I am a resident of Newtown, Connecticut, and a former intern at Sandy Hook Elementary School.
Newtown has brought my life so much love and opportunity, for which I will always be grateful. The events that transpired last Friday morning I likely will never fully grasp or understand. As my heart begins to heal, I wanted to share my story in hopes that it will encourage others to help foster change in the coming days, weeks, and years.
With my family, I moved to Newtown when I was six years old – the same age as so many of the children lost in the Sandy Hook shooting. I quickly became acquainted with my new teachers and made new friends, joined dance classes and softball teams, and became part of the town. I watched parades down Main Street on Labor Day, enjoyed signature “Flagpole” sandwiches at the old-fashioned general store, enjoyed the flickering luminaries that line the Ram’s Pasture and Main Street before the Christmas Tree Lighting, and entered raffles for trees at the annual Festival of the Trees (I still haven’t won). While so many of us here go far away for college, I find that many of us come back here to settle. There’s a strong reason for that – our community.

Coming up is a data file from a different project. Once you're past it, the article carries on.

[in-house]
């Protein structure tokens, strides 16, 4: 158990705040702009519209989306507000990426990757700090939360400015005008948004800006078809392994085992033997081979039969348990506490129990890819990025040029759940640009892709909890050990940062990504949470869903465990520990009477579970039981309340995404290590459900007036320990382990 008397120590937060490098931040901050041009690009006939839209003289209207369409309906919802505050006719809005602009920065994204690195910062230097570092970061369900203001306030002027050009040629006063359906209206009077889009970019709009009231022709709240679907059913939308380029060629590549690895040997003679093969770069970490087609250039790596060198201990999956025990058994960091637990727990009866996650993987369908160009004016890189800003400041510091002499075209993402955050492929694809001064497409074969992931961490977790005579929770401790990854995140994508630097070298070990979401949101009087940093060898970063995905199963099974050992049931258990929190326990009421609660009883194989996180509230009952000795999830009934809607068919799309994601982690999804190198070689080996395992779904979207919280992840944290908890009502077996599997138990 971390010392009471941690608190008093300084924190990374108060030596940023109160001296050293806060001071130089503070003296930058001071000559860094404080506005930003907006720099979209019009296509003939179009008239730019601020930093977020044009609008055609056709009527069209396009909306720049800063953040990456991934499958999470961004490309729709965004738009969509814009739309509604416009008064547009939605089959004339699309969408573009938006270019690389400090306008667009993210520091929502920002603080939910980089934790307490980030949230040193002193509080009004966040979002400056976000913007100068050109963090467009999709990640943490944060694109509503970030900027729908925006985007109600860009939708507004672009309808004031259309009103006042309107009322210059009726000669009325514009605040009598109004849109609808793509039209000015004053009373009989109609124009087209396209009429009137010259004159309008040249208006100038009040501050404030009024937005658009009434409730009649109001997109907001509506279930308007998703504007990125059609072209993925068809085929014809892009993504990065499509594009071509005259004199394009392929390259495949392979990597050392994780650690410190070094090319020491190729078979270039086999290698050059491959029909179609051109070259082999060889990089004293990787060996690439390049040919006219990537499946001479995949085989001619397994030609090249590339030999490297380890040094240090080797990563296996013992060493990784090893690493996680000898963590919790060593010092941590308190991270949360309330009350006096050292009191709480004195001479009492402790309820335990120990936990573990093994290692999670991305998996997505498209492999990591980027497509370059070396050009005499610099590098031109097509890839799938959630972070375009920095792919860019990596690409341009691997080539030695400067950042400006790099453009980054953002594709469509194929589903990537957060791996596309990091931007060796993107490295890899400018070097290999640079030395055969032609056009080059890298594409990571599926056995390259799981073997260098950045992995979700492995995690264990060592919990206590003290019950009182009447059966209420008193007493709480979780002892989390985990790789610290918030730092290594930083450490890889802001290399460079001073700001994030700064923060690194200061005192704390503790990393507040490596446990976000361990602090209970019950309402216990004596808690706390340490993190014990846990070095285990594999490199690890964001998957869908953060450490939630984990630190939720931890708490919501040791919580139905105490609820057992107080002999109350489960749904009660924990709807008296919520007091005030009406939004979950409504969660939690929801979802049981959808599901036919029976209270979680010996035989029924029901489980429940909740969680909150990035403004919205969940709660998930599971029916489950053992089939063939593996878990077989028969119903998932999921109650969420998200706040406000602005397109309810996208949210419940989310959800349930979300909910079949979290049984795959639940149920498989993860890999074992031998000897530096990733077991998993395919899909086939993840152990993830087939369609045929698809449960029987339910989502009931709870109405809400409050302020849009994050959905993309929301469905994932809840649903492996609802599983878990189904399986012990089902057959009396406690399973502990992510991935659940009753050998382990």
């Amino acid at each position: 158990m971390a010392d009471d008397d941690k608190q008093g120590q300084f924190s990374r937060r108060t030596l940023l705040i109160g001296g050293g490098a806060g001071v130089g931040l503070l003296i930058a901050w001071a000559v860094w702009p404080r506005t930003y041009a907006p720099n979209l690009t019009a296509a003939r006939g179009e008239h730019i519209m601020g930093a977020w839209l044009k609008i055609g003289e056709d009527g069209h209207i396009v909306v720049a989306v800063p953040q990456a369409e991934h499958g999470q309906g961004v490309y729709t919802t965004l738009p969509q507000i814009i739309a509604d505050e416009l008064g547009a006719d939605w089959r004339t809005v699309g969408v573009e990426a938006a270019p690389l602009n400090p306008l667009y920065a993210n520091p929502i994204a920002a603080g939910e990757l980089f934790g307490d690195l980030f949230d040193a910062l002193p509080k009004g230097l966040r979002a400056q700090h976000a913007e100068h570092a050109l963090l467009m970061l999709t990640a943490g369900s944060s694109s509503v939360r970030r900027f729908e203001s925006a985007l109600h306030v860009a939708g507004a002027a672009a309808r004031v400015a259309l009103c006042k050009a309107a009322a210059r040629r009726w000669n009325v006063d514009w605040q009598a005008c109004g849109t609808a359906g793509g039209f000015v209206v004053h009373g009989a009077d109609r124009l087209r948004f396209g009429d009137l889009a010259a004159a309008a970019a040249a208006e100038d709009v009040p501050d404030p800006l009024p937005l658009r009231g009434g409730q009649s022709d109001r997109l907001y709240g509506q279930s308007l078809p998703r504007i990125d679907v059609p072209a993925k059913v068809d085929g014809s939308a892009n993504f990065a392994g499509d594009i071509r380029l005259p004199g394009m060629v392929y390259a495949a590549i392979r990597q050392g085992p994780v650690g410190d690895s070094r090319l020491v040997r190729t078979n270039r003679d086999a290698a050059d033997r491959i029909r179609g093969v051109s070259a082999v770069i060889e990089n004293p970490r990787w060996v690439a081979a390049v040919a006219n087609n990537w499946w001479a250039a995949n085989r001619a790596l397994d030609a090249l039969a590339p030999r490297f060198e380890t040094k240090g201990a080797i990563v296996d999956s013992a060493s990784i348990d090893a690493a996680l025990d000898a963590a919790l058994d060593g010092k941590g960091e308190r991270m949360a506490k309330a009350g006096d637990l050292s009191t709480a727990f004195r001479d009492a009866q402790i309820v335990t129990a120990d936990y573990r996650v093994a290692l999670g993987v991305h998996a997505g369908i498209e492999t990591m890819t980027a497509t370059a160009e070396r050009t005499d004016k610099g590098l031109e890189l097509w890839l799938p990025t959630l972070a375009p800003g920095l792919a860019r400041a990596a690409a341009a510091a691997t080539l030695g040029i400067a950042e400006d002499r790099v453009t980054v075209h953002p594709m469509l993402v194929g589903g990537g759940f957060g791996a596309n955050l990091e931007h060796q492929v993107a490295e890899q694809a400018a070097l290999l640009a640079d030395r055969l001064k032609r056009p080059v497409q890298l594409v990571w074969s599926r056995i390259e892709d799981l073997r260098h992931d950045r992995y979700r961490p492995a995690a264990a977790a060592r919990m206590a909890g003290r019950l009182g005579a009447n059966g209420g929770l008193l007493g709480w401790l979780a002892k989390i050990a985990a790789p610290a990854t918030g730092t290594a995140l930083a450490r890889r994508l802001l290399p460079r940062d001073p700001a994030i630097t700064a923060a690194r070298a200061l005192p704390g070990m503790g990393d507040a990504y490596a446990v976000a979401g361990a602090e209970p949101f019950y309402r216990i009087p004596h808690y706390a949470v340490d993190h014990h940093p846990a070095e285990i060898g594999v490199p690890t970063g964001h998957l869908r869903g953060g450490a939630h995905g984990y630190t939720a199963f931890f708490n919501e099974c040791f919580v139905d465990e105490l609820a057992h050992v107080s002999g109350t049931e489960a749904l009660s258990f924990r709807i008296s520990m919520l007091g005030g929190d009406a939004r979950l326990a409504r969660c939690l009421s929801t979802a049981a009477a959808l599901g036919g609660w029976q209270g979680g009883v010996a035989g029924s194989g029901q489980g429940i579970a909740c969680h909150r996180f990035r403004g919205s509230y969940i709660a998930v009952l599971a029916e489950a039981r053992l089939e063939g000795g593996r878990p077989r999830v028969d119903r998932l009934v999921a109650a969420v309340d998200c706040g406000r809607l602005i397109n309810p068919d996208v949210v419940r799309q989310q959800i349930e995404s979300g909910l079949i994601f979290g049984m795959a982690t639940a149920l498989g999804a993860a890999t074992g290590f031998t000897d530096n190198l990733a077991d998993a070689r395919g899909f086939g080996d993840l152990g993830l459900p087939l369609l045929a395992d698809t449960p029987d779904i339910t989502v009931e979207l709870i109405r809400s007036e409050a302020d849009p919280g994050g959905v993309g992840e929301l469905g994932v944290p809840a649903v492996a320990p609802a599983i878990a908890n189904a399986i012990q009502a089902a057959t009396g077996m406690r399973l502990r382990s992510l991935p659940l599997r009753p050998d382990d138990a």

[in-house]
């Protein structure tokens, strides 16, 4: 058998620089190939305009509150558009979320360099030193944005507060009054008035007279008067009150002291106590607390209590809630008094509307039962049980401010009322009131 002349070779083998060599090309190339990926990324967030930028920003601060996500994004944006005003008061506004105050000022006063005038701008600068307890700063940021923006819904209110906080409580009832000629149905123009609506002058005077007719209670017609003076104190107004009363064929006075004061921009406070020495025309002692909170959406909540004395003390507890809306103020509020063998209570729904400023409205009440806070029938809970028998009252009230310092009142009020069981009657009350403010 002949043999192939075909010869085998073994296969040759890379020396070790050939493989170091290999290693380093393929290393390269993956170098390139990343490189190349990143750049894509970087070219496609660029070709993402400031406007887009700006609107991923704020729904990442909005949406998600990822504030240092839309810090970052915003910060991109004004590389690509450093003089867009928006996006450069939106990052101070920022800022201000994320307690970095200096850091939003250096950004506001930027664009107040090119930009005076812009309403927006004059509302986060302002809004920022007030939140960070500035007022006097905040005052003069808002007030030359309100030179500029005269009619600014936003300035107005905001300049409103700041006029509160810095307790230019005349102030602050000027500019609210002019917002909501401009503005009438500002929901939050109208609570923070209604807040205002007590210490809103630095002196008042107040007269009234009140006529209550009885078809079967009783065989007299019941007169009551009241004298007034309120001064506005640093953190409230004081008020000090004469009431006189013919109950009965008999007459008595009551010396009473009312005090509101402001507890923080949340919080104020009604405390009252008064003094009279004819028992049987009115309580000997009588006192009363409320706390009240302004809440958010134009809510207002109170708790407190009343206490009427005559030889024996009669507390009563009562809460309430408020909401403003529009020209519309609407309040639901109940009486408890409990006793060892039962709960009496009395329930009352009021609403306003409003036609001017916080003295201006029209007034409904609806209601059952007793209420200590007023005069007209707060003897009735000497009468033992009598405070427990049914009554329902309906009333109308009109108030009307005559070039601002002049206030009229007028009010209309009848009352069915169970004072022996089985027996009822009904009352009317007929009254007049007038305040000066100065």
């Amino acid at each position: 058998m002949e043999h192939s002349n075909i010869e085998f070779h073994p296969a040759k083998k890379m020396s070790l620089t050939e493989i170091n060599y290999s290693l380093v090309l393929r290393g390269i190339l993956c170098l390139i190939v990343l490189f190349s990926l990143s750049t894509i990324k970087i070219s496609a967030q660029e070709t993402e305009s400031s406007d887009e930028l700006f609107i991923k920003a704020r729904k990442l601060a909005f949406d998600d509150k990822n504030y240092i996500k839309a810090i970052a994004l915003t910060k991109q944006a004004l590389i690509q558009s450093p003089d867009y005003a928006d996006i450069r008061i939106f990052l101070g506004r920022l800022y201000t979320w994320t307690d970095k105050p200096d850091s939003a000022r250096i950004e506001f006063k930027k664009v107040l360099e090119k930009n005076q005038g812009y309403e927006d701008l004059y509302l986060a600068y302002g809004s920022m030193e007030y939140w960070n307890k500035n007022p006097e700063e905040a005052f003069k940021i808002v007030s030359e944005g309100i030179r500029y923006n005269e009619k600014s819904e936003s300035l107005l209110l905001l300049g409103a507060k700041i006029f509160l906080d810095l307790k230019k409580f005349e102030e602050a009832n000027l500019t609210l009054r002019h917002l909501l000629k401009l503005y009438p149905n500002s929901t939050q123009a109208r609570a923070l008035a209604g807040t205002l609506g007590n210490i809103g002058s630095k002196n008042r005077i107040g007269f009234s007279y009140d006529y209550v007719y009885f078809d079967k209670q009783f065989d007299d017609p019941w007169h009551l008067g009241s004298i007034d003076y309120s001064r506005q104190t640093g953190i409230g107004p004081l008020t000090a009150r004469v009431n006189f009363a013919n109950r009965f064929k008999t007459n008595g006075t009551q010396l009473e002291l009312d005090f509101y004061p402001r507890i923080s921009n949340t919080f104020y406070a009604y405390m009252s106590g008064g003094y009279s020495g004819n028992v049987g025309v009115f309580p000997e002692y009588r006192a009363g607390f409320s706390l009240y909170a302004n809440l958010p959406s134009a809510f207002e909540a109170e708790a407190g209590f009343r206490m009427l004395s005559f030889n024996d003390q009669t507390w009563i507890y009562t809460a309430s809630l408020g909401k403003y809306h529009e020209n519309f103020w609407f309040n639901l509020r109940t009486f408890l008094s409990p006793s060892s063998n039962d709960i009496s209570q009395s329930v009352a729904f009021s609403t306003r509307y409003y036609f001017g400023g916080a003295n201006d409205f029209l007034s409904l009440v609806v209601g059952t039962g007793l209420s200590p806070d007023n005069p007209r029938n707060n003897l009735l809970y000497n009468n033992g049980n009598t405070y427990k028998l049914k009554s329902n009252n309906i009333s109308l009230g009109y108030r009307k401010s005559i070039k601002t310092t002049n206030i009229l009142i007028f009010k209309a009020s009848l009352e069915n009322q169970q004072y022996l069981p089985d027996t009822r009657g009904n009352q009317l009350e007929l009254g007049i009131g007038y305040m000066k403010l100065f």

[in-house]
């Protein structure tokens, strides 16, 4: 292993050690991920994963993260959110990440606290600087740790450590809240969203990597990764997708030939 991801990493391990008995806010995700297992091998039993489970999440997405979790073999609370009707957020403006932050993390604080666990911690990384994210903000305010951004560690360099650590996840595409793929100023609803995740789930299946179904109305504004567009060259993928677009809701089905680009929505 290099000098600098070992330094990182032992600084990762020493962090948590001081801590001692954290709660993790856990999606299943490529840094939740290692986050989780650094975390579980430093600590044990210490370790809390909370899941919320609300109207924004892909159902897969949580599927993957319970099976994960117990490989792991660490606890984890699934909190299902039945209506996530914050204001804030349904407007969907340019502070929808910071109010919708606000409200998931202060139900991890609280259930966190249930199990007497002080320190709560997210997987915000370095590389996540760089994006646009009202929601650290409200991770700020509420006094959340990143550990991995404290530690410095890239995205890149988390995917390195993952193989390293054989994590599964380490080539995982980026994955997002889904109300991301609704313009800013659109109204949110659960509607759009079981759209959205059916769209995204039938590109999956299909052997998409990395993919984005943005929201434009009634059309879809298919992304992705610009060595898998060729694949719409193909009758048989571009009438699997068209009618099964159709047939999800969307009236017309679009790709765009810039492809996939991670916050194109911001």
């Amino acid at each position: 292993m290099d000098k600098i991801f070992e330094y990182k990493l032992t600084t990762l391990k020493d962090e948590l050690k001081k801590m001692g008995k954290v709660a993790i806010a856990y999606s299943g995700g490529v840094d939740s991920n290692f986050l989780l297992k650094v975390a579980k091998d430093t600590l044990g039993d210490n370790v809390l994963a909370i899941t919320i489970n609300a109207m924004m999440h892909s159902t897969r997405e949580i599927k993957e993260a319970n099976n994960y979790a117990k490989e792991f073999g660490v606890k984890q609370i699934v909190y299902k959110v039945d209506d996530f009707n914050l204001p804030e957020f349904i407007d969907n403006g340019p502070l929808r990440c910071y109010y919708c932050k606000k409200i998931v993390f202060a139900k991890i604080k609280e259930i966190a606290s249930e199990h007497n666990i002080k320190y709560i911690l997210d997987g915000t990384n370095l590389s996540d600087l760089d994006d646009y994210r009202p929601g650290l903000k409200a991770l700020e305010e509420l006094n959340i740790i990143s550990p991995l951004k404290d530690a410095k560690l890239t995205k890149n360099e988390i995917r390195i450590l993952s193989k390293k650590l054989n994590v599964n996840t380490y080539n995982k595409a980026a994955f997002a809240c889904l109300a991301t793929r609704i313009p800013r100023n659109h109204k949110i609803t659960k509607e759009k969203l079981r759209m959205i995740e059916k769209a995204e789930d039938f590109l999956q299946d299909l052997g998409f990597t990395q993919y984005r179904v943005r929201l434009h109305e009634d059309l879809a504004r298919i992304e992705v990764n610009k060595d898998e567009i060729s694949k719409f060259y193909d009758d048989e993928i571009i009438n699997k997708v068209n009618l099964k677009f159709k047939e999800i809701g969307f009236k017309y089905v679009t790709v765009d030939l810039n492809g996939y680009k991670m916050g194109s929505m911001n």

I attended Sacred Heart University and earned a degree in psychology and my elementary school teacher certification. As I neared graduation, I interned at a nearby preschool and completed my student teaching. Following graduation, I was fortunate to become a paid intern at Sandy Hook Elementary School, where the staff was always so gracious, welcoming, and generous. My year of teaching and assisting special needs children helped shape me as a person and future teacher. I worked alongside so many of the heroic staff that saved lives and gave their own. Vicki Soto and I, both then 23 years of age and fresh from school, were interns that year. We learned from the Sandy Hook teachers and began to develop our teaching styles, inspired by the talented educators around us.